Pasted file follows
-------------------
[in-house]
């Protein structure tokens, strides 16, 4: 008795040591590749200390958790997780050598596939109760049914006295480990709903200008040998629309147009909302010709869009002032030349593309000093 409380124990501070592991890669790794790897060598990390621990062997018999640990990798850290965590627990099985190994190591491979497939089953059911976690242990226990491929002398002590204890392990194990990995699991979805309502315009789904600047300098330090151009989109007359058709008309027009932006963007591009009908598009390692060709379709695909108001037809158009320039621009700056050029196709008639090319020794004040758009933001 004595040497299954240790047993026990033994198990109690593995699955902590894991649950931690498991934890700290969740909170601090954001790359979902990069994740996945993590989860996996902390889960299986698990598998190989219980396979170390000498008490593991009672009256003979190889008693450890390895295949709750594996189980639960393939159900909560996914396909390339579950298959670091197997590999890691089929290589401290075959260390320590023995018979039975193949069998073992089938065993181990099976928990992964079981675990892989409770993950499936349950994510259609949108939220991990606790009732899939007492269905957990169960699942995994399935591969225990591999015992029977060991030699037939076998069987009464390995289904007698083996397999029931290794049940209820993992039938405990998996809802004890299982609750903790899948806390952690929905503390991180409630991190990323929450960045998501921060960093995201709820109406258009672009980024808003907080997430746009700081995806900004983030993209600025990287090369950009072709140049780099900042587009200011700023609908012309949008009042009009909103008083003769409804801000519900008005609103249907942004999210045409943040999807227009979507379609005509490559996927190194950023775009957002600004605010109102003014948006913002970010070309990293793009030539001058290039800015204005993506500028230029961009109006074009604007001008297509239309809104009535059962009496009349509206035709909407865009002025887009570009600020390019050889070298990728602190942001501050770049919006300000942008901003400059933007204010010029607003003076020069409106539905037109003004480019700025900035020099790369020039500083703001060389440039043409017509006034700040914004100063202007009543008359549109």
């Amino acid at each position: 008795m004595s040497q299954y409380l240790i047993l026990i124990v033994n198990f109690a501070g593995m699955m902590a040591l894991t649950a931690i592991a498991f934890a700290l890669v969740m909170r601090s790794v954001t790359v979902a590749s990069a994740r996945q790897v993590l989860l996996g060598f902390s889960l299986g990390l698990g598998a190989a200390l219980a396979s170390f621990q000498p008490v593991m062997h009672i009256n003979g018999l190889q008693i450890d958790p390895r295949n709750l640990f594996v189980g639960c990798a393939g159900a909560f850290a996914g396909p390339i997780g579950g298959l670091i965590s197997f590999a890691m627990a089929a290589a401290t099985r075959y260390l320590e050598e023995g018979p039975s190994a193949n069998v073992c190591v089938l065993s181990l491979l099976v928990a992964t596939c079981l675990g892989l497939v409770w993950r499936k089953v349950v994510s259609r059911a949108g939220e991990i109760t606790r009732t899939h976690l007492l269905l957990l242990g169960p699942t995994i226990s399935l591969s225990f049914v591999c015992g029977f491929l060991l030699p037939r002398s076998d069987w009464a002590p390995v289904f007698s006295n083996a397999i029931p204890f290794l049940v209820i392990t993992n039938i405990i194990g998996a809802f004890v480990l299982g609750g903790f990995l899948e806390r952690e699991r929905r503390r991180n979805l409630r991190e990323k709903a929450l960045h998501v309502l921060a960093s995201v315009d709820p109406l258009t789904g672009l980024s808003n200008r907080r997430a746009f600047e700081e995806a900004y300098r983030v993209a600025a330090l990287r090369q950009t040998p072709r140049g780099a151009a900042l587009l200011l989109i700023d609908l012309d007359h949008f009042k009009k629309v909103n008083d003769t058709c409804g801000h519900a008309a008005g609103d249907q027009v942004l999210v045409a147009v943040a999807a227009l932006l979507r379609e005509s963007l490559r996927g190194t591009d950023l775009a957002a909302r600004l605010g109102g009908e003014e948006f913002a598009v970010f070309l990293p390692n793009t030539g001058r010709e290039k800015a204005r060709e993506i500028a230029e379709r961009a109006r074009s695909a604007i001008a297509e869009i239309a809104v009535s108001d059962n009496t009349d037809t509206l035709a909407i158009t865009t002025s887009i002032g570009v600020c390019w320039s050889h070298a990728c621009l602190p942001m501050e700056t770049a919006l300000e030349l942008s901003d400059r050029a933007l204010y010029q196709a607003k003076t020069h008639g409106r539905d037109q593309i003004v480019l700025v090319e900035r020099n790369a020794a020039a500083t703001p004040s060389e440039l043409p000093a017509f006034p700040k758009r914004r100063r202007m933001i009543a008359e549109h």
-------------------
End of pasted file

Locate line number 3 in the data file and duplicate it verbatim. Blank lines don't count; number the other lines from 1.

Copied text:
């Amino acid at each position: 008795m004595s040497q299954y409380l240790i047993l026990i124990v033994n198990f109690a501070g593995m699955m902590a040591l894991t649950a931690i592991a498991f934890a700290l890669v969740m909170r601090s790794v954001t790359v979902a590749s990069a994740r996945q790897v993590l989860l996996g060598f902390s889960l299986g990390l698990g598998a190989a200390l219980a396979s170390f621990q000498p008490v593991m062997h009672i009256n003979g018999l190889q008693i450890d958790p390895r295949n709750l640990f594996v189980g639960c990798a393939g159900a909560f850290a996914g396909p390339i997780g579950g298959l670091i965590s197997f590999a890691m627990a089929a290589a401290t099985r075959y260390l320590e050598e023995g018979p039975s190994a193949n069998v073992c190591v089938l065993s181990l491979l099976v928990a992964t596939c079981l675990g892989l497939v409770w993950r499936k089953v349950v994510s259609r059911a949108g939220e991990i109760t606790r009732t899939h976690l007492l269905l957990l242990g169960p699942t995994i226990s399935l591969s225990f049914v591999c015992g029977f491929l060991l030699p037939r002398s076998d069987w009464a002590p390995v289904f007698s006295n083996a397999i029931p204890f290794l049940v209820i392990t993992n039938i405990i194990g998996a809802f004890v480990l299982g609750g903790f990995l899948e806390r952690e699991r929905r503390r991180n979805l409630r991190e990323k709903a929450l960045h998501v309502l921060a960093s995201v315009d709820p109406l258009t789904g672009l980024s808003n200008r907080r997430a746009f600047e700081e995806a900004y300098r983030v993209a600025a330090l990287r090369q950009t040998p072709r140049g780099a151009a900042l587009l200011l989109i700023d609908l012309d007359h949008f009042k009009k629309v909103n008083d003769t058709c409804g801000h519900a008309a008005g609103d249907q027009v942004l999210v045409a147009v943040a999807a227009l932006l979507r379609e005509s963007l490559r996927g190194t591009d950023l775009a957002a909302r600004l605010g109102g009908e003014e948006f913002a598009v970010f070309l990293p390692n793009t030539g001058r010709e290039k800015a204005r060709e993506i500028a230029e379709r961009a109006r074009s695909a604007i001008a297509e869009i239309a809104v009535s108001d059962n009496t009349d037809t509206l035709a909407i158009t865009t002025s887009i002032g570009v600020c390019w320039s050889h070298a990728c621009l602190p942001m501050e700056t770049a919006l300000e030349l942008s901003d400059r050029a933007l204010y010029q196709a607003k003076t020069h008639g409106r539905d037109q593309i003004v480019l700025v090319e900035r020099n790369a020794a020039a500083t703001p004040s060389e440039l043409p000093a017509f006034p700040k758009r914004r100063r202007m933001i009543a008359e549109h």